- Changes in stool. You might notice traces of clay-like stool stuck to your child’s diaper or underwear. It’s a sign that the stool is blocked in the rectum. A bloody stool or traces of blood on the hard stool is also a sign. This could be due to anal fissure. As explained by WebMD, it is “a tear that extends from the muscles that control the anus (anal sphincter) up into the anal canal.”
- Reluctance in using the bathroom. Your child might develop a fear of going to the bathroom and even try to avoid passing stool. He may try to clench his buttocks or control the painful stool. Infants may also try to raise their legs and squeeze their buttocks to prevent passing stool. Similarly, toddlers may rise up and rock back and forth on their toes and even clench their buttocks.
- Changes in urinary passage. You may notice your infant might urinate frequently and wet the bed. Also, there is a possibility of reoccurring urinary tract infections.
- Changes in appetite. Your child may not want to eat as much he did before for fear of using the bathroom. So you may notice decreased appetite, nausea and sometimes even vomiting.
These symptoms are often easy to spot. Sometimes your child might even tell you about his discomfort.
However, if the pain and discomfort become unbearable, you might have to rush your baby to the doctor. Sometimes it takes a thorough check up to diagnose the root cause of constipation.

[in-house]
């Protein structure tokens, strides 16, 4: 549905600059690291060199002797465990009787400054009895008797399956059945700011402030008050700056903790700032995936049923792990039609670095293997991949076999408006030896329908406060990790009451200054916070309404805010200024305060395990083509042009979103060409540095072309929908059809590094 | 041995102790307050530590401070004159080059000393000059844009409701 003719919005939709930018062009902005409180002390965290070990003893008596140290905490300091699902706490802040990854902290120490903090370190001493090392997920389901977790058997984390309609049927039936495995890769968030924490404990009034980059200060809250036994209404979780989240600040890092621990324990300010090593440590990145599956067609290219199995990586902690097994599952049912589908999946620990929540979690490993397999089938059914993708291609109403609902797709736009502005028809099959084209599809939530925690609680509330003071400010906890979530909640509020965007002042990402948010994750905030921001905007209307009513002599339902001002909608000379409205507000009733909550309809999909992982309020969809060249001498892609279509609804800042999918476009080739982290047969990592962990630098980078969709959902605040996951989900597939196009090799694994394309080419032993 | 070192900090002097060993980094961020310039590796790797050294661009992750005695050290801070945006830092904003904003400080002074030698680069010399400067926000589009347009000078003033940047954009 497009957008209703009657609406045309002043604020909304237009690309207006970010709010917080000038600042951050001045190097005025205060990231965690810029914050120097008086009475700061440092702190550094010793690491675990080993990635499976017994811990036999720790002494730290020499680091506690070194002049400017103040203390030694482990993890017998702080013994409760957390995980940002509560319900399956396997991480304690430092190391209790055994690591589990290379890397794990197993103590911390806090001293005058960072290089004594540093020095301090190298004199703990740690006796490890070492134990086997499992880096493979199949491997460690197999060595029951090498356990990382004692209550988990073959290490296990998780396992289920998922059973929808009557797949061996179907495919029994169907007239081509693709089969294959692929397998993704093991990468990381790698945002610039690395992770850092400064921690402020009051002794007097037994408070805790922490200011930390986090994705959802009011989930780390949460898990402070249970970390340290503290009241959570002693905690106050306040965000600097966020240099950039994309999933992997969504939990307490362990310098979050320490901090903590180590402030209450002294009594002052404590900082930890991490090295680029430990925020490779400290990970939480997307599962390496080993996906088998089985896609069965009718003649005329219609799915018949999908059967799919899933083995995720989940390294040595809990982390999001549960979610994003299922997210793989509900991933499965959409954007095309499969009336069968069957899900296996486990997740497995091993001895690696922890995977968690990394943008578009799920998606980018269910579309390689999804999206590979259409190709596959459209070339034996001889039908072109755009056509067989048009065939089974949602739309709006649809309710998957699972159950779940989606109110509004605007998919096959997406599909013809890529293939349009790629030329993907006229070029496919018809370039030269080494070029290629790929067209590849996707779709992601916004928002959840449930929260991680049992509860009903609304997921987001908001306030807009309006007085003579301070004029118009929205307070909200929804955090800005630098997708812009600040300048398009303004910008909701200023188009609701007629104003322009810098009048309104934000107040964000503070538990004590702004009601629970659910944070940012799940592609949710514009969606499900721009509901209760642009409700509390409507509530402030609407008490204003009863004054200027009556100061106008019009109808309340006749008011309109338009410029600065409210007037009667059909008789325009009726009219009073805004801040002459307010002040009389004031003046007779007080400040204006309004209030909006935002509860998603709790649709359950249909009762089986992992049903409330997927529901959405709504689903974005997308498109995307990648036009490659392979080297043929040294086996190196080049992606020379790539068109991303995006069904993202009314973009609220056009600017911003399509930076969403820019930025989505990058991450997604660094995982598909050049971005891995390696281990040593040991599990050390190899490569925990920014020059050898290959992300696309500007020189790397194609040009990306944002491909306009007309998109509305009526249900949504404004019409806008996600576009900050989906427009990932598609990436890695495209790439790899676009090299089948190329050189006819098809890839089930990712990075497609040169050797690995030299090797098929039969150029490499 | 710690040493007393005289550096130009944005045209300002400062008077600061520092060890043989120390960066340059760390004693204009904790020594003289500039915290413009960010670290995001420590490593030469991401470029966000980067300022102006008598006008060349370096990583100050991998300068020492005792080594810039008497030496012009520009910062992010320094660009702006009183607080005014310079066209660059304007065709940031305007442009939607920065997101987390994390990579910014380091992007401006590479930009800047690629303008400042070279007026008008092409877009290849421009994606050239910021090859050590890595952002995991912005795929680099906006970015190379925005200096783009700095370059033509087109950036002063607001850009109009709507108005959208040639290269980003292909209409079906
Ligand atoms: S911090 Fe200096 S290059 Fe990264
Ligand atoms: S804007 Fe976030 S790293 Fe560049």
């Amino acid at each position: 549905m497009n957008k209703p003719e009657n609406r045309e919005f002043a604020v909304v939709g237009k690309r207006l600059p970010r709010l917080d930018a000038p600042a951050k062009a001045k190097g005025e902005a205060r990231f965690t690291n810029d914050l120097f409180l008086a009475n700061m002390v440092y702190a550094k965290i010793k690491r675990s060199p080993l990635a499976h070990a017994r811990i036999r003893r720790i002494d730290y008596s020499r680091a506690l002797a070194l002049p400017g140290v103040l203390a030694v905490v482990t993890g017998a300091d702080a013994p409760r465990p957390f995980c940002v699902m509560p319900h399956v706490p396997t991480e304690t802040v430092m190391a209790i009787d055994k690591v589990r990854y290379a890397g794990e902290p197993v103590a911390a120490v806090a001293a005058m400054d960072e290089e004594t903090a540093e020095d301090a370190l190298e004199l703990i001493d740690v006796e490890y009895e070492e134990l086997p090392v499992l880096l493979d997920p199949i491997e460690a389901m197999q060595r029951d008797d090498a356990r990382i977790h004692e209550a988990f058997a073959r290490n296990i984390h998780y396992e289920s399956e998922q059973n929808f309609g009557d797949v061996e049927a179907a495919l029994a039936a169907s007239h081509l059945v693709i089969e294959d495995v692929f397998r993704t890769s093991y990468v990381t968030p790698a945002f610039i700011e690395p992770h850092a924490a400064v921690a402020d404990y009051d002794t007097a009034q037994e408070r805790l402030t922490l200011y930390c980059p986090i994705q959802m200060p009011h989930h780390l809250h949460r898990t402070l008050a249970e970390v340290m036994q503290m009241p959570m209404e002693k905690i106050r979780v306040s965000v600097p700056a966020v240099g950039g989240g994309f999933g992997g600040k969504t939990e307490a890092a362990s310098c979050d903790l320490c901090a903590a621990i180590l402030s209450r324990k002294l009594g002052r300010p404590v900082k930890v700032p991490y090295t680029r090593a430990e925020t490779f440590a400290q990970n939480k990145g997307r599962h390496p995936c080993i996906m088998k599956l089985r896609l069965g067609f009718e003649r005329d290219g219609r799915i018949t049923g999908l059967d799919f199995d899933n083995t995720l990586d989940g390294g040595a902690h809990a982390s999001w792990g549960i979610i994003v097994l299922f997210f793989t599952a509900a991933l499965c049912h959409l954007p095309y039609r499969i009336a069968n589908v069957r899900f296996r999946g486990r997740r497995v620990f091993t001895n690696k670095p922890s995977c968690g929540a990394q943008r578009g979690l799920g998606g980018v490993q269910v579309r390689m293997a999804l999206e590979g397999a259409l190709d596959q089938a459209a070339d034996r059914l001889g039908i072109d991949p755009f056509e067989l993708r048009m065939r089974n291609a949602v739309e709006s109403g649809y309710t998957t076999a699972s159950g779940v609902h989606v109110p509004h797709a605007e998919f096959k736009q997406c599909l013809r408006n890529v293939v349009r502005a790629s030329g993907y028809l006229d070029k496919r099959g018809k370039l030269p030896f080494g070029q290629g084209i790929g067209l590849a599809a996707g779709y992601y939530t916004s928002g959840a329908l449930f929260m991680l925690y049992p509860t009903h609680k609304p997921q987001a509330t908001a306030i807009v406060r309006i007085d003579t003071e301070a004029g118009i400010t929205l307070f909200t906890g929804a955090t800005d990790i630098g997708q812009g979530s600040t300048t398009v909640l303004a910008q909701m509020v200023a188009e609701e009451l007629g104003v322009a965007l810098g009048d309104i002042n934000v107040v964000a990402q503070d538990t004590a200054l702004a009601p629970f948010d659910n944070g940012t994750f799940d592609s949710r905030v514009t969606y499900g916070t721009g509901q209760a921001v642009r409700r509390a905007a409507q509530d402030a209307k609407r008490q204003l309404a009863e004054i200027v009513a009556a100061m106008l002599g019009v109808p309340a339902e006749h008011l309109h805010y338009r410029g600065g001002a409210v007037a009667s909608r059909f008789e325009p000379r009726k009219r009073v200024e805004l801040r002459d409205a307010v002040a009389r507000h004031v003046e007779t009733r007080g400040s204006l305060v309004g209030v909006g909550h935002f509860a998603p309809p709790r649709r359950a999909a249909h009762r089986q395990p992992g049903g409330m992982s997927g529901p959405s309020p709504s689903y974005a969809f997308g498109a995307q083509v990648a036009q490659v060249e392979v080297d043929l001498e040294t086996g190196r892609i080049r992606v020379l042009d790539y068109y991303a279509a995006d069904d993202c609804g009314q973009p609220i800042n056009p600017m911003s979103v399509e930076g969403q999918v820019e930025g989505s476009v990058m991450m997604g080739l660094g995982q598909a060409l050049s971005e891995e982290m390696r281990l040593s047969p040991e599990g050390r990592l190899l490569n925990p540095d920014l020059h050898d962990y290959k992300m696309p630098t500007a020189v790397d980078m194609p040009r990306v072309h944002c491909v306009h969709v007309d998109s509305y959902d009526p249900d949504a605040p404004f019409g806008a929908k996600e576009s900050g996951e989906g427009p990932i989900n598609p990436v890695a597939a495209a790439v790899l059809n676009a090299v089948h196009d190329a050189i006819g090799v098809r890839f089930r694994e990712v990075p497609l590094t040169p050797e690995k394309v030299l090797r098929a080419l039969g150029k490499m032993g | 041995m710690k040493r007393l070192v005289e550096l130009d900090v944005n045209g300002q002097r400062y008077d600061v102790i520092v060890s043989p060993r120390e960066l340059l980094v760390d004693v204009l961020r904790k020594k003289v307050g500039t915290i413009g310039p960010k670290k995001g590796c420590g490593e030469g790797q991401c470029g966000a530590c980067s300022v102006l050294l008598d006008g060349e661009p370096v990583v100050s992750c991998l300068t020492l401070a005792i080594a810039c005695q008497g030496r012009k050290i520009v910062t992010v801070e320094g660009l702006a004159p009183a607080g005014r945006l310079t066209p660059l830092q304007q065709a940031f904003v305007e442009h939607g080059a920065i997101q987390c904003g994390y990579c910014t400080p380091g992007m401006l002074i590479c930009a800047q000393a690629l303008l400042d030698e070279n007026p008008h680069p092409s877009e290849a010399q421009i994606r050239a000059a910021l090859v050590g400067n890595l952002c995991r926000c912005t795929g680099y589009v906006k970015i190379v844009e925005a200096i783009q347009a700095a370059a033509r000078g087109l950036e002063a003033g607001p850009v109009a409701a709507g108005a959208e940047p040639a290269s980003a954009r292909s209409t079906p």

That’s because in some infants and children constipation can occur not just because of a change in diet, but also due to certain medical conditions.
Doctors usually treat constipation in infants and children differently from adults. This is due to kids’ changing bowel movement patterns.
From the time they are born till they turn three or four, children’s bowel movement patterns are still developing. Therefore, these patterns are in a constant state of change.
Although a majority of children do not suffer from constipation due to a medical condition, some might. Here are a few conditions you should look out for.
When the thyroid gland slows down in its regular functioning, it also reduces the activity of the intestinal muscles. This leads to severe constipation in children.
Ideally, a newborn should be tested for hypothyroidism. This type of test is done through a blood test (either a heel prick or Guthrie test). This medical condition can occur at any age.